Pandemic deaths in Yemen top 500 mark, no Houthi toll

The Houthis, who control most big urban centres, have not provided any figures since May 16.
Saturday 08/08/2020
Medical workers attend to a COVID-19 patient in an intensive care unit at a hospital in Sana’a. (AP)

ADEN – The number of people who have died in Yemen after contracting the new coronavirus has reached 500, according to a Reuters tally, although aid organisations say the death toll is probably much higher.

About 80% of the population rely on humanitarian assistance in Yemen after years of war.

The country is divided between the government Abed Rabbo Mansour Hadi based in Aden in the south and the Iran-backed Houthi militia group based in the capital Sana’a in the north

The Yemeni government has declared 1,740 coronavirus cases, including 499 deaths, the Reuters tally shows.

The toll in Houthi-controlled territory is virtually unknown. The Houthis, who control most big urban centres, have not provided figures since May 16 when authorities said there were four cases, and one death.

The United Nations says the virus is circulating rapidly and undetected throughout the country and infections and deaths are probably much higher.

According to World Health Organization data, there have been 1,738 COVID-19 infections, with 500 deaths, but the count does not include figures from Houthi authorities.

A Yemeni policeman wearing a protective face mask stands at a street market in Yemen’s third city of Taez. (AFP)
A Yemeni policeman wearing a protective face mask stands at a street market in Yemen’s third city of Taez. (AFP)

A government health ministry spokesman has said it reports figures daily and that “nothing was hidden.”

Houthis have not responded to requests for comment on coronavirus numbers.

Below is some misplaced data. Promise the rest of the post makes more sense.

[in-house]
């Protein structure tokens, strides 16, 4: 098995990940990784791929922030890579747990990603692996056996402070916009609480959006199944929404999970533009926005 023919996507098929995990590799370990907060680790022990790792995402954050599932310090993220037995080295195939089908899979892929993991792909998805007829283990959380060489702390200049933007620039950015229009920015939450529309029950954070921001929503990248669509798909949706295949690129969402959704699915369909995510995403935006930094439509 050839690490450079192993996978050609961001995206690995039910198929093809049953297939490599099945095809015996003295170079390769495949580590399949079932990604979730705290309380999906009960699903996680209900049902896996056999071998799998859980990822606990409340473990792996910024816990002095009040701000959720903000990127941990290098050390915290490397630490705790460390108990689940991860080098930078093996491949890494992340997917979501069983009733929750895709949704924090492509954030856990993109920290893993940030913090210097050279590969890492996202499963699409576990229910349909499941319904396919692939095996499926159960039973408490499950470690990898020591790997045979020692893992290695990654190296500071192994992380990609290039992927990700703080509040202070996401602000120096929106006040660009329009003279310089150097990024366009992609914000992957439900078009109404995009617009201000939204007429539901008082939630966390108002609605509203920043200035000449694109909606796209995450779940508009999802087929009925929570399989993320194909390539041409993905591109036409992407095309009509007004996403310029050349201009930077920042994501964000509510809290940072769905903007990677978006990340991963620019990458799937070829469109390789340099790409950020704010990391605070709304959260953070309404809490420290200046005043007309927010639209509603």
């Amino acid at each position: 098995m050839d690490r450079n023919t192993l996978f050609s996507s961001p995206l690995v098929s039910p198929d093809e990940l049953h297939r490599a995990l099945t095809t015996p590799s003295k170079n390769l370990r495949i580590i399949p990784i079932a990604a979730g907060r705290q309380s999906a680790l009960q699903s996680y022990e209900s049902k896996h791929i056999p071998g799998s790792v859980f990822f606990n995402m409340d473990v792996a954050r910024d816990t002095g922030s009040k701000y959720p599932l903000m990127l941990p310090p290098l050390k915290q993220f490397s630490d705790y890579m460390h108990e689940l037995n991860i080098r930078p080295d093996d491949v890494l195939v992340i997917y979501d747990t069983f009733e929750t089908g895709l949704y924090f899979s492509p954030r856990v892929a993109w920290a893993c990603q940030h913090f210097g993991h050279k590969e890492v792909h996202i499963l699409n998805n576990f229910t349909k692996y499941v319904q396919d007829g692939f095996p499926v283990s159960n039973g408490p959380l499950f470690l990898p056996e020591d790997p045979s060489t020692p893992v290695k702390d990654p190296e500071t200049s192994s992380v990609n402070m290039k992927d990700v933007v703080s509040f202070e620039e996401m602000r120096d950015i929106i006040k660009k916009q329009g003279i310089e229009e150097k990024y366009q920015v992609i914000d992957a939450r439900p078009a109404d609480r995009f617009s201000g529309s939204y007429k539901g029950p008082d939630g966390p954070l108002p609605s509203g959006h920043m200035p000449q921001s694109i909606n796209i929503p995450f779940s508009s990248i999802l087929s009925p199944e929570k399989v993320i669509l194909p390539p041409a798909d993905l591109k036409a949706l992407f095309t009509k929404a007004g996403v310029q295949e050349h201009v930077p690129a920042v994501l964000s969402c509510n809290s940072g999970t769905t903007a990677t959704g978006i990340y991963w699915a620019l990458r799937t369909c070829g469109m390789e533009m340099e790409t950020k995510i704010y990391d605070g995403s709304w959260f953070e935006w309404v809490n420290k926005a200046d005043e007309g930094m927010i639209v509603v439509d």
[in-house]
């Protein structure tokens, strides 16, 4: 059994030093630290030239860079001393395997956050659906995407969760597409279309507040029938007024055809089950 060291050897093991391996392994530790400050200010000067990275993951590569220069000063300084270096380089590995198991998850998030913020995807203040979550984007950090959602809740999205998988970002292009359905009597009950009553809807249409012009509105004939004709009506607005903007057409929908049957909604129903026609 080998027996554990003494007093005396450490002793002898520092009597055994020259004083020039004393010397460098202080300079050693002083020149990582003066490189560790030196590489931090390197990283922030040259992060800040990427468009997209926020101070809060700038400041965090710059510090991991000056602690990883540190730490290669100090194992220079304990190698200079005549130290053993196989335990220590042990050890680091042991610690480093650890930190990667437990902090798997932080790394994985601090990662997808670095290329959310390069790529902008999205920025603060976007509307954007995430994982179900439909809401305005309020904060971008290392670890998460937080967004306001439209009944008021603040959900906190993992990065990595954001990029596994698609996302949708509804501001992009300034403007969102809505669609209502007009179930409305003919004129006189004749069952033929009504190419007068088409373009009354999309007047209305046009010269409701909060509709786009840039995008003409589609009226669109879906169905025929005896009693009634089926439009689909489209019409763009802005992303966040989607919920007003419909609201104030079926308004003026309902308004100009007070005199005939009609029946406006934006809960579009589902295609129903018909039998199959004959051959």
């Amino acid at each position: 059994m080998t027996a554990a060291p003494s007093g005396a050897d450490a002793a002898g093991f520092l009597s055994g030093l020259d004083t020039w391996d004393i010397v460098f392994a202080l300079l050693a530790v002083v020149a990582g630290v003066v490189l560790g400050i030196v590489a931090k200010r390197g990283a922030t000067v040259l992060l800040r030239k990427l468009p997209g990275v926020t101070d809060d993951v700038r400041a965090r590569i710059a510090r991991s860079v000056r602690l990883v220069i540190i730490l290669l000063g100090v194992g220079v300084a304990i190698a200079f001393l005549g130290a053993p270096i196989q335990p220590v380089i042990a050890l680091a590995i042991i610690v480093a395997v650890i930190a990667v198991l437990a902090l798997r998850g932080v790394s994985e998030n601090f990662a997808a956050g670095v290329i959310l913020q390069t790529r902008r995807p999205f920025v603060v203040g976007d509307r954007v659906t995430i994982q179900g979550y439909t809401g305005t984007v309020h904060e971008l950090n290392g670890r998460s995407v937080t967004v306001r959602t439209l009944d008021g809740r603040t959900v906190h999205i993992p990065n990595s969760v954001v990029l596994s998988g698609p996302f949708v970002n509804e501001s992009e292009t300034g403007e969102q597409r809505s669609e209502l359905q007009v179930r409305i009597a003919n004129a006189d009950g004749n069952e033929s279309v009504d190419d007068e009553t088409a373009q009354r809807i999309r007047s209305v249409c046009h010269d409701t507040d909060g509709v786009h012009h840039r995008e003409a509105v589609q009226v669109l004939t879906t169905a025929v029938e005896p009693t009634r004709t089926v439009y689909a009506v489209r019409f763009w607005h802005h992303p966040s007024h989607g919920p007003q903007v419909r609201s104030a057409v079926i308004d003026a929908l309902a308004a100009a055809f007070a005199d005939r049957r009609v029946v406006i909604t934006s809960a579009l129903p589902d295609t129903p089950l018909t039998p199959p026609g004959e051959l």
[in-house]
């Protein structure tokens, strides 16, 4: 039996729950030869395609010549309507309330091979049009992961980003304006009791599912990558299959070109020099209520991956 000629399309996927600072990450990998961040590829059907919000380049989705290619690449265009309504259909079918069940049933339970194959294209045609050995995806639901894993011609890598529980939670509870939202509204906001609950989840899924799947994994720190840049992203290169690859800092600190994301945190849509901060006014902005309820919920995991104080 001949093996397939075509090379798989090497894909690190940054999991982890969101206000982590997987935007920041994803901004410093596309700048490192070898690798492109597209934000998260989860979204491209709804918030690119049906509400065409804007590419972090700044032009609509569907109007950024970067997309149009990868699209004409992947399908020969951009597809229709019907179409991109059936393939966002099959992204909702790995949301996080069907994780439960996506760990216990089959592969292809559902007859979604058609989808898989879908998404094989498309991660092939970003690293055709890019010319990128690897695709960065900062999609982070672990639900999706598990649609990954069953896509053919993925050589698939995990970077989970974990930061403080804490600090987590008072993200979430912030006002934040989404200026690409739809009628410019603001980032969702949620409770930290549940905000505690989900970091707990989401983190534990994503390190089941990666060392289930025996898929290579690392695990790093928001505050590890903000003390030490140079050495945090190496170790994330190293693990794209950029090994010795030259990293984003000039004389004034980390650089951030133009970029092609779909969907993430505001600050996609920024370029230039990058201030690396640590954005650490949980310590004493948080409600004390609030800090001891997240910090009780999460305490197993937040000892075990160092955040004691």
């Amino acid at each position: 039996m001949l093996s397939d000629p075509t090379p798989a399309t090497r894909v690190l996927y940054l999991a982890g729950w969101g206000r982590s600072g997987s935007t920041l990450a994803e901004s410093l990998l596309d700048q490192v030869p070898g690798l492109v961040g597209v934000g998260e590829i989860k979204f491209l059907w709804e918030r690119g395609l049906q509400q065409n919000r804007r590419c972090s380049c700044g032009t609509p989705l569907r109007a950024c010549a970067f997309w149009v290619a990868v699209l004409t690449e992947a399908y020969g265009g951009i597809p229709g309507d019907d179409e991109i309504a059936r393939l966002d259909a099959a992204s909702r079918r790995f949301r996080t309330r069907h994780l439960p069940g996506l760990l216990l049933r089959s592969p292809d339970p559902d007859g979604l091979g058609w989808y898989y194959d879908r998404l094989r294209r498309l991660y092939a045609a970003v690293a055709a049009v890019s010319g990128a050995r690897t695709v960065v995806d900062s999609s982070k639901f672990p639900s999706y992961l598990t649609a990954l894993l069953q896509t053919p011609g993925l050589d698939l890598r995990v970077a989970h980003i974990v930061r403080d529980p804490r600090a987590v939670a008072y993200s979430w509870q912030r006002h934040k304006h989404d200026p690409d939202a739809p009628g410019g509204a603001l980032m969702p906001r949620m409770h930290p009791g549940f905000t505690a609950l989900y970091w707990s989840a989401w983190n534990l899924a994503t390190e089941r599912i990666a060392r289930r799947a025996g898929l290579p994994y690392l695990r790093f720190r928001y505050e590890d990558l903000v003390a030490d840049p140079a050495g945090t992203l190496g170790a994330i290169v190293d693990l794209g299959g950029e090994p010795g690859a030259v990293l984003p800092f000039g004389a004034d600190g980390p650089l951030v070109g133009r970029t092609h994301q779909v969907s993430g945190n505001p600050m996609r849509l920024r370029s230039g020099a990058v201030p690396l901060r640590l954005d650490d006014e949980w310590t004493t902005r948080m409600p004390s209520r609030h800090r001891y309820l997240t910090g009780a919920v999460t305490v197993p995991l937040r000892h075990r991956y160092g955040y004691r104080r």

As COVID-19 spreads through Yemen, widespread fear of the coronavirus is preventing people from seeking medical care, according to Médecins Sans Frontières (MSF).

In July, MSF said many people in the war-torn country regard hospitals as a source of infection, while some believe sinister rumours about what happens in hospitals for patients who have symptoms of COVID-19.

Others are fearful of being stigmatised by their communities if they test positive for the disease, MSF said. As a result, many Yemenis are not seeking medical care until their condition is serious.

In mid-July, the United Nations warned that response to the disease remains hugely underfunded in Yemen, risking an increase in the spread of the pandemic in the country.

“Aid agencies have for months been operating on the basis that there is full-blown community transmission of COVID-19 in Yemen and they continued to focus efforts on suppressing transmission of the virus,” the UN Office for the Coordination of Humanitarian Affairs (UNOCHA) said in a statement.

UNOCHA warned that the fuel crisis that hit Yemen in June was threatening access to food, hospital operations, and water supplies which are fuel-dependent and crucial to preventing virus transmission to the response.

“In addition, COVID-19 is contributing to an economic downturn in Yemen, risking families’ ability to meet their basic needs, and increasing humanitarian needs and vulnerability to the virus,” it said.

According to the statement, 80% of remittances, worth $3.8 billion in 2019, have dried up, along with a hike in the cost of the minimum food basket by as much as 35% in some areas.